Music Instrument Drive Helps Students Hit a High Note

School receives instrument donations to help students achieve their dreams

Ladayah Josiah with her music teacher, Jerel Witsell. (Image: Matthew Septimus / Courtesy WQXR)
Ladayah Josiah with her music teacher, Jerel Witsell. (Image: Matthew Septimus / Courtesy WQXR)

The WQXR Instrument Drive debuted last year with the modest goal of collecting 1,000 gently used instruments to distribute to New York City public school music programs. New York’s only classical music station exceeded its aim spectacularly—collecting 3,000 instruments—triple its initial goal.

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Now WQXR is at it again, only this time the instrument drive has been expanded both geographically and in the number of instruments to be collected. People throughout the radio station’s listening area—the New York metropolitan area, northern New Jersey, Westchester, and Long Island—can donate their gently used instruments to the drive. This year’s goal? 6,000 instruments, which will be distributed to public school music programs in New York City and Newark.

I spoke with music teacher Jerel Witsell about the instrument drive and what it’s meant to him as a teacher who’s new to Van Siclen Community Middle School in the East New York section of Brooklyn.

“My goal is to have an arts center at the school and to have students who could apply to Frank Sinatra or the other arts high schools,” says Witsell. “I want to bring music to East New York.”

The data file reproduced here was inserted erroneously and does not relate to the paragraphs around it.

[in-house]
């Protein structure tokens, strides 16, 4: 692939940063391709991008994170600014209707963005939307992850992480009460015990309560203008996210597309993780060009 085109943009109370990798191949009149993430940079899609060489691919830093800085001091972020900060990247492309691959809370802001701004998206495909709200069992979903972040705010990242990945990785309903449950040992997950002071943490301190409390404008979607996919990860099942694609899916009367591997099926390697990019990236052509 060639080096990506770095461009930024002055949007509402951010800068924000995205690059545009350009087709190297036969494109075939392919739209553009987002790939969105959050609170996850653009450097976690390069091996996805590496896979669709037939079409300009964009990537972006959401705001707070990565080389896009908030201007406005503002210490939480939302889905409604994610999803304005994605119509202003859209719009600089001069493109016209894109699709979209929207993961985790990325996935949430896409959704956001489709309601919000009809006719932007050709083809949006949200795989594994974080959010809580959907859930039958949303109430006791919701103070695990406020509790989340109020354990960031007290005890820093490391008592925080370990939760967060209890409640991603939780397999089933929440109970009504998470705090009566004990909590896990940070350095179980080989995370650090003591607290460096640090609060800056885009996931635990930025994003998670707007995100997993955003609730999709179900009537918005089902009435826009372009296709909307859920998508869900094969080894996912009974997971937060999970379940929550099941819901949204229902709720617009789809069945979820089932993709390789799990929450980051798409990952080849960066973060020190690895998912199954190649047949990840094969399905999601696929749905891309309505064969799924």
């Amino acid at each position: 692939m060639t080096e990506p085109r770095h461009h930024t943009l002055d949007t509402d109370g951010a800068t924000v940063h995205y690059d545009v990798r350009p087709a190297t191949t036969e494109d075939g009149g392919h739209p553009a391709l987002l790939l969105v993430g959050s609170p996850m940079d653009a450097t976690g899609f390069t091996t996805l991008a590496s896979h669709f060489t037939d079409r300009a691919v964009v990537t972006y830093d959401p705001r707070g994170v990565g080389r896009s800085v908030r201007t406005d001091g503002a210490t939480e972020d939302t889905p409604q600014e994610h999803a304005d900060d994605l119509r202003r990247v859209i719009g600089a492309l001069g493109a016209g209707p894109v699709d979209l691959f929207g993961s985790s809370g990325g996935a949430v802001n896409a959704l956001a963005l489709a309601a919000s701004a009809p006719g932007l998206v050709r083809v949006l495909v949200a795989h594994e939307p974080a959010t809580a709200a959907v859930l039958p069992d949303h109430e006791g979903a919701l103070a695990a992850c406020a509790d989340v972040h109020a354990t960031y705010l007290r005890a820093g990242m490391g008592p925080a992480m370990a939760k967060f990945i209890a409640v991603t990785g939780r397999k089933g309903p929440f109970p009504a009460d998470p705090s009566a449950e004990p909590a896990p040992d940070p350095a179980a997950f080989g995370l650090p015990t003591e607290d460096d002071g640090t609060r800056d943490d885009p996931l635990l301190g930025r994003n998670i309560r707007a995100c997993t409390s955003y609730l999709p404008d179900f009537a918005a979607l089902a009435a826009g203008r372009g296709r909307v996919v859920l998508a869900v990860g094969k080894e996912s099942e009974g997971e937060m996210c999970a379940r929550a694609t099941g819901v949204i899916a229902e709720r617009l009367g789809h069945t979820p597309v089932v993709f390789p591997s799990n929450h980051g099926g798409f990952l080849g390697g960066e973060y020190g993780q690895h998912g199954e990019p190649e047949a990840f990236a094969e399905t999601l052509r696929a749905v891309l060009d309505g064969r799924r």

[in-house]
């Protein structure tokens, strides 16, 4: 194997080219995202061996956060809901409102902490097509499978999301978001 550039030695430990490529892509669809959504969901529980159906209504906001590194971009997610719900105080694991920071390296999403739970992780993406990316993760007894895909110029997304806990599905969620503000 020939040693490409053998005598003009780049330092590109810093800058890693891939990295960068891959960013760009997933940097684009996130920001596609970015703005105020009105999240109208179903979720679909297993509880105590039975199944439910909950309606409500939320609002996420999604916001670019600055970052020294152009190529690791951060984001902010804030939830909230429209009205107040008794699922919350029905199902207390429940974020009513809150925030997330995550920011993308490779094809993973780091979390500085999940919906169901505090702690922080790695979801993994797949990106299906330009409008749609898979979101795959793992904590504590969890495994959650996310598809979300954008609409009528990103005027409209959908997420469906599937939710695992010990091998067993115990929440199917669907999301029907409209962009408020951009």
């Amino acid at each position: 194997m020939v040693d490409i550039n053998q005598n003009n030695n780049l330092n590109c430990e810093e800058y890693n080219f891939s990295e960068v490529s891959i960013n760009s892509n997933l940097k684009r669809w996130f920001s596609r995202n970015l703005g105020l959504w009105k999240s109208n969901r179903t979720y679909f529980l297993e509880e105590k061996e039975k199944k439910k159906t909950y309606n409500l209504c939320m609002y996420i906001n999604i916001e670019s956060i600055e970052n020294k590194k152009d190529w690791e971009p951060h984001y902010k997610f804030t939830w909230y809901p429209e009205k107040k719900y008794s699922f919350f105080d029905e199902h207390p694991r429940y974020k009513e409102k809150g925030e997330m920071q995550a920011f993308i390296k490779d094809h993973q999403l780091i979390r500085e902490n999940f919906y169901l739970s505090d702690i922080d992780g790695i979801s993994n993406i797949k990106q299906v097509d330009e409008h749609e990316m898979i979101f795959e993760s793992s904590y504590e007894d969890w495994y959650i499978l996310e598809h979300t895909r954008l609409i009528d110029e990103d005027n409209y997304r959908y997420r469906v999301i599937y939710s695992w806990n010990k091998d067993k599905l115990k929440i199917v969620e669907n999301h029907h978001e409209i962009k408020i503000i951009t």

That’s an ambitious goal, but Witsell is supported by the WQXR Instrument Drive which may be helping to fuel some of that ambition. The three-year-old school has always offered a music program, but it was previously after school, says Ladayah Josiah, a 14-year-old eighth grader who is an avid budding musician.

Now that Mr. Witsell is at Van Siclen, music class is offered during the day. Through the WQXR Instrument Drive, the school received several instruments.

“I’m pushing for a symphonic band,” Witsell says. A symphonic band plays symphonies (of course), other classical music, and pop music. It is not a marching band. “I’d like my students to play in Brooklyn Borough-Wide,” which provides students the chance to play more demanding pieces than they would be assigned in school. They practice together on Saturdays from October to June and then perform at Carnegie Hall.

Ladayah loves the violin and hopes to begin lessons soon. “Mr. Witsell is teaching us how to read music,” she says, adding that she can already read music “a little.” She plans to audition for one of the city’s music high schools and says music will be part of her life when she is an adult. “I would like to play professionally,” she says.

If you live in the WQXR listening area, here’s information on how you can donate your gently used instrument to this important drive benefiting music programs in New York City and Newark public schools. Go to https://GiveInstruments.org/drop-locations.



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